Slowly the Vancouver Canucks are getting healthier up front, which will lead to some interesting roster decisions in the coming weeks. Brock Boeser’s return to Vancouver’s lineup Tuesday night was just the start of a trend of good news for Canucks forwards recovering from injuries.
Boeser’s appearance in the 2-1 loss to the Los Angeles Kings was his first in 12 games and provided a much-needed boost to a club that has now lost nine of its past 10 games (1-7-2).
To make room for Boeser, the Canucks reassigned forward Reid Boucher to their AHL affiliate in Utica, N.Y. Boucher had 10 goals in 12 games for Utica before being recalled last week, but he went pointless in limited duty in his lone game Saturday night at Los Angeles.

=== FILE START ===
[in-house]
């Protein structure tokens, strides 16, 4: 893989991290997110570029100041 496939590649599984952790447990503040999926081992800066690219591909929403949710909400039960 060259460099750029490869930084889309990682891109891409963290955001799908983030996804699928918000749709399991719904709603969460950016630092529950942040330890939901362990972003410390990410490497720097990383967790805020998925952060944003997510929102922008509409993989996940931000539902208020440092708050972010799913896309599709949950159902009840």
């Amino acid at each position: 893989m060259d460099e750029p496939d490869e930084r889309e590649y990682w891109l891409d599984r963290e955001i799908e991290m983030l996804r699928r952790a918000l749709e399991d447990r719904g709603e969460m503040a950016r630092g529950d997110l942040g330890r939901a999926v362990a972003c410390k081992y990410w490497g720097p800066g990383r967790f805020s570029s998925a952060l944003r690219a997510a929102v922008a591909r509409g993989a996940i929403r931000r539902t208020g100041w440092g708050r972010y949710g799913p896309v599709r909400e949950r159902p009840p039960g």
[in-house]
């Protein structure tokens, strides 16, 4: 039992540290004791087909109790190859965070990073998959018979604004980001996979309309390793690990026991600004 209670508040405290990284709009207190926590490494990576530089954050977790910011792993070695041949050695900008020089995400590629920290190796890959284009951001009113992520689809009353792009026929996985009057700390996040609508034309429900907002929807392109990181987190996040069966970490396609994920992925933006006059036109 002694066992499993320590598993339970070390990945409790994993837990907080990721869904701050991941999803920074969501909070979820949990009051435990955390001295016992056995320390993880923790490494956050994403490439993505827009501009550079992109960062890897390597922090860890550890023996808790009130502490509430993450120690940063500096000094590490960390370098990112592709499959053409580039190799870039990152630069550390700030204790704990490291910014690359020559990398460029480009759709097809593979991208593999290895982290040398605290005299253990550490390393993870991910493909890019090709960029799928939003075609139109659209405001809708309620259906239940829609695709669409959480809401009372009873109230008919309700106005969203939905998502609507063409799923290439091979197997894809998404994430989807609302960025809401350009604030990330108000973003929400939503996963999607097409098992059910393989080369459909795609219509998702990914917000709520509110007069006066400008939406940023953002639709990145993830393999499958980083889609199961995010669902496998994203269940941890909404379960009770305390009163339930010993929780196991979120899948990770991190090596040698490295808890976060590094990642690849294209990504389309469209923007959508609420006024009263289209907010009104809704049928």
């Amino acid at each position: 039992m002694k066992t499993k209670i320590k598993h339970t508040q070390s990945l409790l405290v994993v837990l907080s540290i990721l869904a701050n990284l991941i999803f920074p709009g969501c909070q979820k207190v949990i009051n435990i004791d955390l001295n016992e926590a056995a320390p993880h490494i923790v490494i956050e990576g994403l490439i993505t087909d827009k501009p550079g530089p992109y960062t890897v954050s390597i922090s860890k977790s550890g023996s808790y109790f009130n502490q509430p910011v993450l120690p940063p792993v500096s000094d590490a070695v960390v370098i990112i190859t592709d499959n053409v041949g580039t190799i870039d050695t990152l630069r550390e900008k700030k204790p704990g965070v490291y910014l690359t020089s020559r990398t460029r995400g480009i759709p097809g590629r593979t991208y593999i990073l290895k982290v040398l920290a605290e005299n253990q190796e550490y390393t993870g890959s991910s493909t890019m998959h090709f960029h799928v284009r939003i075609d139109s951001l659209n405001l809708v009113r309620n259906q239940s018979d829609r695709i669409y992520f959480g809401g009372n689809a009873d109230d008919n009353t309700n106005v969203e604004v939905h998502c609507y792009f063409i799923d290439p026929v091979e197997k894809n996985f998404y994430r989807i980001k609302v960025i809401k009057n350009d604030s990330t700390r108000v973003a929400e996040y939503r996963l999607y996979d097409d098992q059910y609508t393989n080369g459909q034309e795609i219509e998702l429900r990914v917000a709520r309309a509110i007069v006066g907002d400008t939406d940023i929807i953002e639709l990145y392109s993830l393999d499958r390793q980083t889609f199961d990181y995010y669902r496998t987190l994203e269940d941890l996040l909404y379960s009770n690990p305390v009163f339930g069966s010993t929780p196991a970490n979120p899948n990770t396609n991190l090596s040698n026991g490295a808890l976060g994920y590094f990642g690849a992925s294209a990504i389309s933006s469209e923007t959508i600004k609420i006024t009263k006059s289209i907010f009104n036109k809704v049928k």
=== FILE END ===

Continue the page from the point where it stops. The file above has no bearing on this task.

It’s no surprise a spare-part such as Boucher (currently in the last year of a $725,000 contract) didn’t stick around, but some of Vancouver’s depth forwards have to be wondering about their grip on roster spots.
Center Jay Beagle, 33, is reportedly on schedule to return as early as Sunday and center Brandon Sutter is due back later in December. Sven Baertschi’s slow recovery from his fifth concussion is a reason for concern, but he might be back in the new year.
“He’s going to be a while,” Canucks general manager Jim Benning told The Province (from “Canucks injuries: Baertschi to see a concussion specialist” 11/23/2018).